Imagine this: warmth radiates from your knees and ankles as Nan gently rests her palms on them. Her palms remain there for a few minutes before she lifts and places them down again on another part of your body. This is Healing Touch — an integrative therapy offered at Sharp HospiceCare. Nan is one of approximately 17 hospice volunteers and 30 hospice aides trained in integrative therapies like Healing Touch.
Sharp HospiceCare has offered integrative therapies for more than 10 years, according to Lisa Goodman, who never imagined that a weekend training course on Healing Touch would lead to a job as integrative healing coordinator at Sharp Grossmont Hospital.
Goodman previously led the integrative therapies program for Sharp HospiceCare, and now oversees the services at Sharp Grossmont Hospital. She is often asked about the difference between Healing Touch and reiki therapy, which is also offered to patients and caregivers. Healing Touch, a program developed by a nurse named Janet Mentgen, involves a practitioner placing their hands on a patient in various prescribed techniques to address specific physical, mental and emotional health issues. Reiki is a Japanese energy healing therapy where practitioners use their hands on or above the patient’s body to promote a multisystem relaxation response involving the body, mind and spirit.
“Compared to Healing Touch, reiki is a bit more intuitive,” says Goodman. “Also, there are sacred symbols associated with reiki that we use in the hospice setting to assist with symptoms related to the dying process. In conjunction with traditional comfort measures, reiki can help lessen pain and anxiety, and promote restful sleep.”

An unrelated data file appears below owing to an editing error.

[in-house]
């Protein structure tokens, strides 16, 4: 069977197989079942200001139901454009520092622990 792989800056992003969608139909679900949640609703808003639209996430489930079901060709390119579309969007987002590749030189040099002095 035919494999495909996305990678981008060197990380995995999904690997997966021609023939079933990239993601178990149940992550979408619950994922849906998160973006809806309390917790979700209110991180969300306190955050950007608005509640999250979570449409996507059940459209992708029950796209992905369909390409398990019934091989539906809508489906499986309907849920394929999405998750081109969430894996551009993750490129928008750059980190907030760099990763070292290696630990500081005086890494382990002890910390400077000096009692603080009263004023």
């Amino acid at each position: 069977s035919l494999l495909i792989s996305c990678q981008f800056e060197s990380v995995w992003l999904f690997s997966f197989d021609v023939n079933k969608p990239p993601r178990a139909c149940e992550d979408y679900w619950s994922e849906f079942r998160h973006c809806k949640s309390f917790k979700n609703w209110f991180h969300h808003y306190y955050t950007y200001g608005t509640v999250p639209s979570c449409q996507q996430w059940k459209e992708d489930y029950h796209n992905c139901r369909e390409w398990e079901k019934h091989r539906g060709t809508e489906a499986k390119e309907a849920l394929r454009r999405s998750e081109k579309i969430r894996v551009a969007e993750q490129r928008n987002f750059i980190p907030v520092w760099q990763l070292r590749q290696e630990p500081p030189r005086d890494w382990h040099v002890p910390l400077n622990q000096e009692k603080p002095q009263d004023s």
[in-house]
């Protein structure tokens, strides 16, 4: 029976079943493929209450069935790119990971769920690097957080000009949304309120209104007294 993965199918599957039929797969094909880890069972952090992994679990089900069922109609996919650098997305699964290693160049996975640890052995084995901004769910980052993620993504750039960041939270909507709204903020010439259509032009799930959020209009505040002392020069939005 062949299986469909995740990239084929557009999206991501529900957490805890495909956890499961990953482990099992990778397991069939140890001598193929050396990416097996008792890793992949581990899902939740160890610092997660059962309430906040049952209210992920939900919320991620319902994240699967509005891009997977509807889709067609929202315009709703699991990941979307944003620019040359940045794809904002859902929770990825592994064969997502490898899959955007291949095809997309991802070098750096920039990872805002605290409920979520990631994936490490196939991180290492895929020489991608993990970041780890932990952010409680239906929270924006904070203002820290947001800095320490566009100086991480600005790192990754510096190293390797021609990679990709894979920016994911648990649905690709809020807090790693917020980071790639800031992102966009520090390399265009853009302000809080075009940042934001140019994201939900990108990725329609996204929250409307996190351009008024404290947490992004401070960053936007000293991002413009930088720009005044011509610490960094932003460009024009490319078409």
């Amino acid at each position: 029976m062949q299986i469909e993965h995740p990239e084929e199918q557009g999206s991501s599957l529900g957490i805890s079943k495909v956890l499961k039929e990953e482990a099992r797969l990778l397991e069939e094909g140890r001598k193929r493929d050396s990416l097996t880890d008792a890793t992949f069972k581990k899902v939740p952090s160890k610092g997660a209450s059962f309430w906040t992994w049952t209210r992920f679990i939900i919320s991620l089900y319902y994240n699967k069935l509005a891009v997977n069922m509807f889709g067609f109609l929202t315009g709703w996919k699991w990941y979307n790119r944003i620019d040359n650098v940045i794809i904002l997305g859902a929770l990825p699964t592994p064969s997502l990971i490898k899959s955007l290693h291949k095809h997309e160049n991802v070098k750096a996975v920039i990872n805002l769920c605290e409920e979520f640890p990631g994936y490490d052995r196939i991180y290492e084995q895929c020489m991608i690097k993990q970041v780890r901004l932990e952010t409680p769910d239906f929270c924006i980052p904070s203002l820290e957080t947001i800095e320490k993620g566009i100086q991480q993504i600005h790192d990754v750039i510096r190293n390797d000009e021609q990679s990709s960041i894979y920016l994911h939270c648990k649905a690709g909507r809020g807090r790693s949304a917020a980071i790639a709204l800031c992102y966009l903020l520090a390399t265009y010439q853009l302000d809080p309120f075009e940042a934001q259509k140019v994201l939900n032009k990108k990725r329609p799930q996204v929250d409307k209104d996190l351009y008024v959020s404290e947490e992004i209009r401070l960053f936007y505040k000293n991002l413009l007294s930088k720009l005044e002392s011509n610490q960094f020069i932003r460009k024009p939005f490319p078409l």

Sharp HospiceCare patients may receive a weekly combination of integrated therapies, which include Healing Touch, reiki, comfort massage, guided imagery and aromatherapy, as part of their care from hospice aides. In addition, volunteers provide Healing Touch to caregivers to ease the stress of caring for loved ones.
“During a recent caregiving session, I included reiki and the caregiver saw great explosions of bright colors — colors she hasn’t experienced in a long time,” says Linda Husar, integrative therapies volunteer. “She actually cried. She said that she’s been so numb she has been unable to cry. Feeling cut off from her emotions, she told me that she would not have been able to be there for her patients without this work.”
Learn more about integrative and complementary medicine at Sharp.
For the media: To speak with someone about reiki, Healing Touch and other integrative therapies at Sharp, contact Senior Public Relations Specialist Erica Carlson at firstname.lastname@example.org.